Cinematic Releases: Christopher Robin (2018) - Reviewed

A.A. Milne’s beloved series of books focusing on a young British boy named Christopher Robin and the world of his Hundred Acre Wood have long been associated with the Disney version; it is probably fair to assume that most Americans picture Winnie the Pooh, Piglet, Eeyore, Tigger and all of their friends as their 1960s-1990s animated versions. First appearing in 1924, Pooh himself is an icon – instantly recognizable, even in his originally illustrated design. But although none of the stories that happen in the Wood could have been without the childhood lens of Christopher Robin’s fertile imagination, few stories outside of the original books really focus on him. He has, in the Disney Pooh-niverse at least, been a mere messianic character, around whose real-world wisdom the make-believe denizens of this reality revolves.

Marc Forster’s Christopher Robin does its best to mix the worlds of Milne and animated Disney films, resulting in a nostalgic, if na├»ve, romp through the ways adults tend to repress their childhood selves in order to live in a world that cannot often cater to whimsy. Ewan McGregor is the grown Christopher Robin; gently gruff, having had his colorful childhood beaten out of him by a grey world that values responsibility and eschews the quaint notions of fun and adventure, he now works nigh-obsessively for a luggage company in financial crisis. When his dear old chum Winnie the Pooh stumbles back into his world, looking to him for the youthful outlook he represented to the gang of plush teddies when he was very young, Christopher Robin must reconcile his adult life with his childhood dreams, torn between his great love for his young daughter Madeline (Bronte Carmichael) and his desire to prove himself at work.

Like many Disney movies with similar themes – Hook, Mary Poppins – the message is clearly about valuing the lessons and simple pleasures of the child as it remains alive within the hardened adult. There is no mistaking that the presence of Pooh and friends in the grown-up Christopher Robin’s life are symbolic of the ways he has repressed the importance of playfulness and magic, replacing it with a stern (if endearingly blundering) regard for serious things such as education and authority. Sentimentally, the film is predictable – we already know that our beloved “silly old bear” will impart his bumbling, pure insight to his human friend and help him, even as he fervently denies there is anything at all wrong in his life. We know that Christopher Robin will not fail, for these cherished characters have unerring faith in him and in his basic goodness. Anyone even tangentially familiar with this type of story arc can see the end from the opening credits.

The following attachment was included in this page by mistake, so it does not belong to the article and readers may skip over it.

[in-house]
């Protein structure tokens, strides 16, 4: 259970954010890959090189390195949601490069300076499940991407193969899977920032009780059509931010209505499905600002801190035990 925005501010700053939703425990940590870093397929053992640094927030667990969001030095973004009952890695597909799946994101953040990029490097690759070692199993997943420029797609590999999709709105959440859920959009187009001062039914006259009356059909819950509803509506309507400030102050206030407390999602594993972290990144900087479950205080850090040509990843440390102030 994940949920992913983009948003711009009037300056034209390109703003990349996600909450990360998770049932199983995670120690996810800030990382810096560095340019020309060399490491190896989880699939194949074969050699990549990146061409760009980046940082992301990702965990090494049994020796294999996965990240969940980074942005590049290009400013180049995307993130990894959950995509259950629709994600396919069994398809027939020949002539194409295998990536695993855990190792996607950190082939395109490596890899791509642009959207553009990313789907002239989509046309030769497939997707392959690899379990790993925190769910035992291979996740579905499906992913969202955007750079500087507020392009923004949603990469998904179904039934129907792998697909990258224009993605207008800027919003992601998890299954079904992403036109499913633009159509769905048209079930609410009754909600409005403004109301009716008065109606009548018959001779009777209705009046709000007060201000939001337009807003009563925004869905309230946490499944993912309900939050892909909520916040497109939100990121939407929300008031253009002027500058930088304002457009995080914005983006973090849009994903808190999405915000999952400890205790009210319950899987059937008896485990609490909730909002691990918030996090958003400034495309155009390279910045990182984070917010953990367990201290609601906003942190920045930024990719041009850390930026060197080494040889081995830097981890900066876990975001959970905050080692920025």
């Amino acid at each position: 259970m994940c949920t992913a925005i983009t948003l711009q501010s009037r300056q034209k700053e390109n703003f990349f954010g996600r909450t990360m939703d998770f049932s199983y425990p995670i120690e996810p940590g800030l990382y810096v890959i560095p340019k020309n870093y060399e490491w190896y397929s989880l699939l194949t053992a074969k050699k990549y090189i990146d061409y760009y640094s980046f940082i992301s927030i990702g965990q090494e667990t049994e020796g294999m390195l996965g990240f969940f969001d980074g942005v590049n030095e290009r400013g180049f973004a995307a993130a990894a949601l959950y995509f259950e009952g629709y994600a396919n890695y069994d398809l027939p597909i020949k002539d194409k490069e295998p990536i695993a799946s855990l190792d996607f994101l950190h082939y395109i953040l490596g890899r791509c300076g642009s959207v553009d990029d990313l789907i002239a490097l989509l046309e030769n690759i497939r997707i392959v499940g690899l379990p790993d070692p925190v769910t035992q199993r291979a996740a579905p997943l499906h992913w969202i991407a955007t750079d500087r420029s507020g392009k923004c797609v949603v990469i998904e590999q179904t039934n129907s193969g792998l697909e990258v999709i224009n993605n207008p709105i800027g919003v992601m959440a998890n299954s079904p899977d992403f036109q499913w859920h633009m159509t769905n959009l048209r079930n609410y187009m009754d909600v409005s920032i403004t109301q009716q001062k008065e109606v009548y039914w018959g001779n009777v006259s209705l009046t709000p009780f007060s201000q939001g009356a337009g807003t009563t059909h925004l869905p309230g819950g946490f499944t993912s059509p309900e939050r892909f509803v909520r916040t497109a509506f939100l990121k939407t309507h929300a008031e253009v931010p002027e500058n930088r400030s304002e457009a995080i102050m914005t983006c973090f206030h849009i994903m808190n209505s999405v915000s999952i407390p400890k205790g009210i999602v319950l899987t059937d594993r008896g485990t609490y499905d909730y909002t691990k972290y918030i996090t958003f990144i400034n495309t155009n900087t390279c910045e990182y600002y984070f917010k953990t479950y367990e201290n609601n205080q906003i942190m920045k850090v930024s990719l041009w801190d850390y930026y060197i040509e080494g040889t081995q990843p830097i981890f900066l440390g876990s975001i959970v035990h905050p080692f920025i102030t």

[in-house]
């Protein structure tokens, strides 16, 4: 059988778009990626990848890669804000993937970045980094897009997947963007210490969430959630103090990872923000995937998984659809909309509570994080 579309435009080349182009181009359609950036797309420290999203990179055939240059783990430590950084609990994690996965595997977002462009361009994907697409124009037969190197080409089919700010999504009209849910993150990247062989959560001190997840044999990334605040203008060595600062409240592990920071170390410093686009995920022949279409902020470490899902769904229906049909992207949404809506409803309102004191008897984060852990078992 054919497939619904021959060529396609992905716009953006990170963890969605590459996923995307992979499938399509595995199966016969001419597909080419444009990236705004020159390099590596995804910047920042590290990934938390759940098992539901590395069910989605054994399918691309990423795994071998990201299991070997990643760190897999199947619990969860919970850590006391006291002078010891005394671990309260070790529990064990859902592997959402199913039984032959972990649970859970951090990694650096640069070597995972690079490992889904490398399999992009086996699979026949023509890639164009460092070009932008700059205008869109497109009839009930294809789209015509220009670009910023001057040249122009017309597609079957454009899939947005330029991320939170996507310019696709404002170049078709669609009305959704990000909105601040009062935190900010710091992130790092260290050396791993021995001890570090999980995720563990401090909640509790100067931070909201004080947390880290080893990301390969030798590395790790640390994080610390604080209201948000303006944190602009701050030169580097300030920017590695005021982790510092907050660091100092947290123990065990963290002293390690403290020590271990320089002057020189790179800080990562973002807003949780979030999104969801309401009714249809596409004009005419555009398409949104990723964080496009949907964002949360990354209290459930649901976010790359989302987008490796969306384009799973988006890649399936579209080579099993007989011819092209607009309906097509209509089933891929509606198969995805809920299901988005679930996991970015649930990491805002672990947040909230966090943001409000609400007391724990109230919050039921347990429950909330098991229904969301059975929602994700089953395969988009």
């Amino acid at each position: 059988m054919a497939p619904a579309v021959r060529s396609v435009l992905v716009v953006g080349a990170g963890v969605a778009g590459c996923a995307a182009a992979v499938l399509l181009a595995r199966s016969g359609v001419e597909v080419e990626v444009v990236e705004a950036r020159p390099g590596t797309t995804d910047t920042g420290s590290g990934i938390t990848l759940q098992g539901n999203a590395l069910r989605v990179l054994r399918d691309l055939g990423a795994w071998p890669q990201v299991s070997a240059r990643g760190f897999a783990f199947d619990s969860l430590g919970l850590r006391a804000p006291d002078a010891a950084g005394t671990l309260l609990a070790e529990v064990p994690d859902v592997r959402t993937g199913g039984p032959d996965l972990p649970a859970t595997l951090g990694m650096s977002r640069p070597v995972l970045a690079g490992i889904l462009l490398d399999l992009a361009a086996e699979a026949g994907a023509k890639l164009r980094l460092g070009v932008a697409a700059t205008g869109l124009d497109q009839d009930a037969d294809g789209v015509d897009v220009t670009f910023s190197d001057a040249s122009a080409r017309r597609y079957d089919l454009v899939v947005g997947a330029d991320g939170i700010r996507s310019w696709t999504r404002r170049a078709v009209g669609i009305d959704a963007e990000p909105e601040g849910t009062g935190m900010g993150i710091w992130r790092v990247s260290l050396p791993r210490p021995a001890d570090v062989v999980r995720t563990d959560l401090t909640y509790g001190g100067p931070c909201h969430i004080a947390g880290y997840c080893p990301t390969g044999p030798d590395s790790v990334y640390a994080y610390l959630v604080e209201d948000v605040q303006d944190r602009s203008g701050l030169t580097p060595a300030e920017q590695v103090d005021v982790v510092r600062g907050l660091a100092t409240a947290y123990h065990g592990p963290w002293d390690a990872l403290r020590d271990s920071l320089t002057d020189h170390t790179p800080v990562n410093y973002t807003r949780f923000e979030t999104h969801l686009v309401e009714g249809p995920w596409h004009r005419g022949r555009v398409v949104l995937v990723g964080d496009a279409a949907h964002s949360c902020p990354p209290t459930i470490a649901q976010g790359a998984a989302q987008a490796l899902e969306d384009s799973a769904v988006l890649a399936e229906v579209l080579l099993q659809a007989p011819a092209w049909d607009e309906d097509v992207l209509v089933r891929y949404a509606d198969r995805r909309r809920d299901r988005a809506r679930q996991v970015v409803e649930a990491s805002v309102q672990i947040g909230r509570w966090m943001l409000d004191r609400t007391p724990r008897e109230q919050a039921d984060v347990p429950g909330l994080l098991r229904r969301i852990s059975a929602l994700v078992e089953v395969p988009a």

But this predictability is comforting, in a sense, and the film gets to its foregone conclusions in a beautiful way – slowly, with the deliberateness of childhood’s dalliances. Much like the books on which it is based, it takes its time with the little things, with characters who straddle the line between adorably sweet and utterly saccharine. The CGI versions of the Hundred Acre Wood gang are amalgams of the original E. H. Shepard illustrations and their later Disneyfications, lovingly depicted as the ragged toys they are in reality imbued with a sense of wonder – they are not machinations of Christopher Robin’s psyche, but actual creatures, characters other people witness as living beings when they enter the bustle of postwar London to help their human friend. 

Certainly, the moral of misplaced value and the importance of slowing down to appreciate the quiet and thoughtful world of one’s inner child is oversimplified, but so joyful is this return to Milne’s secret boyhood landscape that it does not really matter. Even if we lose these precious parts of ourselves, Christopher Robin suggests, they can be found again; we can recapture what it means to live in the moment and find the happiness in something as ordinary as a red balloon on a dreary day.

For anyone who has grown up alongside Christopher Robin and spent time in his world, there is much in which to delight here. Of particular note is the astute casting of our button-eyed friends, each of whom are voiced with reverence to the roundness of their characters. Jim Cummings, who has voiced Pooh and Tigger since the deaths of their original voice actors, is just so naturally at home with these characters – the sleepy, gentle loops of Pooh’s ponderings and the bouncy, trouncy, pouncy fun-fun-fun of Tigger’s boisterousness have not aged one iota in more than twenty years, and though the designs of these characters have changed, they are still so wonderfully themselves. Brad Garrett is unexpected comic relief voicing the dour and gloomy Eeyore, and there is just something so classically real that endows perfection to his portrayal of the disconsolate donkey. The human actors are perhaps not as much sheer fun, but McGregor in particular shines, balancing the weariness of a man who grew up too quickly with the very big heart he shares with the film that bears his name.

While it often seems unsure of its pacing, Christopher Robin does its best to keep its focus on the message. In his novel, Linger Awhile, author Russell Hoban wrote: “The grown-up is only a thin coat of chocolate over the hard nut of the child. Whatever you were as a kid, you still are when the chocolate gets licked off or scraped off.” We tend to dip ourselves in the chocolate over and over in our adult lives, but if the lessons of childhood still ring true within us, as our dear old playmates from the Hundred Acre Wood have returned to remind us, that seed of untainted imagination can be planted at any time, our laughter bright and free as an unfettered balloon.

--Dana Culling